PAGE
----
Now there was a witch (a Ravenclaw; Ms. Lisa Turpin, if you must know) who was most in love with cool, calm literary creation; with the soothing patterns of words on a page; with the easy way some Muggles had with language, how they wrangled it and wrestled with it and beat it around behind the scenes, only to have it fall perfectly in line, to arrange it so delicately and beautifully that one would never know they’d engaged in secret and terrible battle to do so.
So she vowed to help them at it. She opened a small hotel, a place that promised maximum relaxation and inspiration, nestled in a neat glen, rates quite reasonable, decor both countrified and bohemian, with all the fresh air and natural views a creative type could ask for. And when they came she plied them with Baruffio’s Brain Elixir, she slipped Wit-Sharpening Potion in the tea, she invigorated their senses and enflamed their talent with Memory Draughts and with Scintillating Solutions.
And then the real work began. At 5 sharp, she would rap on the doors of their rooms to tell them that some error had occurred — they needed to be downstairs promptly to telephone someone somewhere about banks and debts and credit. At 6 she invented horrific plumbing problems and sent them all out to the local town to find very specifically-named nonexistent men who excelled at un-stopping drains. By 7 she would have organized a meet-and-greet that none would want to attend, and she would force them to trudge, miserable, back up the road to find appropriate clothes and also to pick up her latest order of napkin rings. Eight on the dot brought the daily croquet match, which the longtime guests had learned to passionately despise. At 9 she invited the very boring local vicar to expound at length on the sacred duty of literary persons to enshrine morality in their fables. Ten in the morning was tea, and her yowling cats would scratch at their doors until they arrived downstairs to partake in it. Eleven brought more plumbing problems.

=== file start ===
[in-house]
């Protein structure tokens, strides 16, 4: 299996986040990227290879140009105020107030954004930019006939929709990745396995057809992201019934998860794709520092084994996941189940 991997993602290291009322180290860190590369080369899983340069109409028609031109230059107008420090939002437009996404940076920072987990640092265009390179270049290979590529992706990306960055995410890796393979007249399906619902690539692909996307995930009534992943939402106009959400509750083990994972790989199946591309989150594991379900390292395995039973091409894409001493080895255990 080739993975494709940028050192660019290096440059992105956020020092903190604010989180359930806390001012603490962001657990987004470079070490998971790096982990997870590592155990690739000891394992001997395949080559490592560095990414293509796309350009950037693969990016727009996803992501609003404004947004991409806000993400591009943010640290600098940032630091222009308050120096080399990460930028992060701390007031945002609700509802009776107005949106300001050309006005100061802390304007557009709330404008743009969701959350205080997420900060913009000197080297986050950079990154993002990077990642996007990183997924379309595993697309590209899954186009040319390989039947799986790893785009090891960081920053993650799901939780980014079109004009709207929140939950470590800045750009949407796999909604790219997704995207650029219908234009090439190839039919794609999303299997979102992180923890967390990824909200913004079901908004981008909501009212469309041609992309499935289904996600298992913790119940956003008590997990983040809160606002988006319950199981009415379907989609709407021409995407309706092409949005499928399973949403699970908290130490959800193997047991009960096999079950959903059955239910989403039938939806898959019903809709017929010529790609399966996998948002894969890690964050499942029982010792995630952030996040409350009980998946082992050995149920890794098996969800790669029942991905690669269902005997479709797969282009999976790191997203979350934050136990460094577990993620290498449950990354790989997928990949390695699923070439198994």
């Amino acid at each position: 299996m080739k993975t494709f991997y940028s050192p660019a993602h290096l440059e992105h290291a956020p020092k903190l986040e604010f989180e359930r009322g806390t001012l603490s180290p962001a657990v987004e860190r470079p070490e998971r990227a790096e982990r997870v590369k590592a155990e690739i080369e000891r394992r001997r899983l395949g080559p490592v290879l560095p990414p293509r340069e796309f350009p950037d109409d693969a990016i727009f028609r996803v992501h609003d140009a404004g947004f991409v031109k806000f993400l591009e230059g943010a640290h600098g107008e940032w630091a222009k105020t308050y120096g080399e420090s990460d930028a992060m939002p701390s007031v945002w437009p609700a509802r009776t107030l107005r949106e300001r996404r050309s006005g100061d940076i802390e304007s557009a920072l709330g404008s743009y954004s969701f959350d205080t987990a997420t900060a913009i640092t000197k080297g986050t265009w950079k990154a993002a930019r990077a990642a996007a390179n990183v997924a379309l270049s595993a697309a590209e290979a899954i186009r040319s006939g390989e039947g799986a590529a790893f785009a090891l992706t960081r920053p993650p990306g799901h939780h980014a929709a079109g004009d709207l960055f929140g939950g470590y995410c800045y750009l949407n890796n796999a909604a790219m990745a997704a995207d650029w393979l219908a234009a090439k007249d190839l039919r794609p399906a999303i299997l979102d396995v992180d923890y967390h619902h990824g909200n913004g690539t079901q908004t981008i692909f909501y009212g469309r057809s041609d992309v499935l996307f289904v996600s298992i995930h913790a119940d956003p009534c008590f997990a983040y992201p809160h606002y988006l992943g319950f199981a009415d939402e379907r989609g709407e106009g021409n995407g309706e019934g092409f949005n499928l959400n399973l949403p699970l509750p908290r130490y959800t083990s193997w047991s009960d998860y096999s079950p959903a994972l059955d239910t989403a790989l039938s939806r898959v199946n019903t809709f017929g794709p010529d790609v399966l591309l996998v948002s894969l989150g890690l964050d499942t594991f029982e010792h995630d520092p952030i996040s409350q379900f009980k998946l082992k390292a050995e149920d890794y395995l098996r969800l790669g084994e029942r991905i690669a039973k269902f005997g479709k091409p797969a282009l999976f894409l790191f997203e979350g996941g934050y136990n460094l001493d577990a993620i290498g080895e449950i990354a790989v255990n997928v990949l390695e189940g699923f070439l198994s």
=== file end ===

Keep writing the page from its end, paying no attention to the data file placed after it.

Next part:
Until, finally, at midday, they would howl at her in rage, quit the meet-and-greet as a group, and stomp back upstairs.
"That woman is impossible!" they would tell each other.
"Completely mad!" they would say. "Doesn’t she know I came here for some quiet? Doesn’t she know that I came here to write in peace?"
And they would each conclude, separately, that by God they would. They would confound this horrible innkeeper, with her intrusive little problems, those mundane daily wrestling matches of country life that she would throw on them. Damn her. Damn her. They would ignore her for the rest of the day, and by seven in the evening they would have eleven thousand words, just to spite her.
And for the rest of the day perfect calm would reign. Shut up in their rooms, her guests would force all life’s little problems onto the page and so conquer them. They would write.